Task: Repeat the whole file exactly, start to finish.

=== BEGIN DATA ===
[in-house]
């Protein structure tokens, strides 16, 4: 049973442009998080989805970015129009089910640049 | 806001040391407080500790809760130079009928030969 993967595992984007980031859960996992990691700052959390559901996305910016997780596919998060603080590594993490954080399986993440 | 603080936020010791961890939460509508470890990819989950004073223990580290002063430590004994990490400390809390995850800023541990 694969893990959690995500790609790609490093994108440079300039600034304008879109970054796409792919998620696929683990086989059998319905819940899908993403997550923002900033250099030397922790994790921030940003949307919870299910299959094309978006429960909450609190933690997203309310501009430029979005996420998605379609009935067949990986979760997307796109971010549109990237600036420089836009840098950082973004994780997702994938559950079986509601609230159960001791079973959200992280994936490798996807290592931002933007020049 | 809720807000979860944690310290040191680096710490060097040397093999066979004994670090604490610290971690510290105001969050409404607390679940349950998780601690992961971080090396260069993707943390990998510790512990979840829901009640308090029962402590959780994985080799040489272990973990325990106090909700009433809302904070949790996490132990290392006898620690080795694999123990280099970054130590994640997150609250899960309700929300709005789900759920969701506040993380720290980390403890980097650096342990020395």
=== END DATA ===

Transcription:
[in-house]
């Protein structure tokens, strides 16, 4: 049973442009998080989805970015129009089910640049 | 806001040391407080500790809760130079009928030969 993967595992984007980031859960996992990691700052959390559901996305910016997780596919998060603080590594993490954080399986993440 | 603080936020010791961890939460509508470890990819989950004073223990580290002063430590004994990490400390809390995850800023541990 694969893990959690995500790609790609490093994108440079300039600034304008879109970054796409792919998620696929683990086989059998319905819940899908993403997550923002900033250099030397922790994790921030940003949307919870299910299959094309978006429960909450609190933690997203309310501009430029979005996420998605379609009935067949990986979760997307796109971010549109990237600036420089836009840098950082973004994780997702994938559950079986509601609230159960001791079973959200992280994936490798996807290592931002933007020049 | 809720807000979860944690310290040191680096710490060097040397093999066979004994670090604490610290971690510290105001969050409404607390679940349950998780601690992961971080090396260069993707943390990998510790512990979840829901009640308090029962402590959780994985080799040489272990973990325990106090909700009433809302904070949790996490132990290392006898620690080795694999123990280099970054130590994640997150609250899960309700929300709005789900759920969701506040993380720290980390403890980097650096342990020395």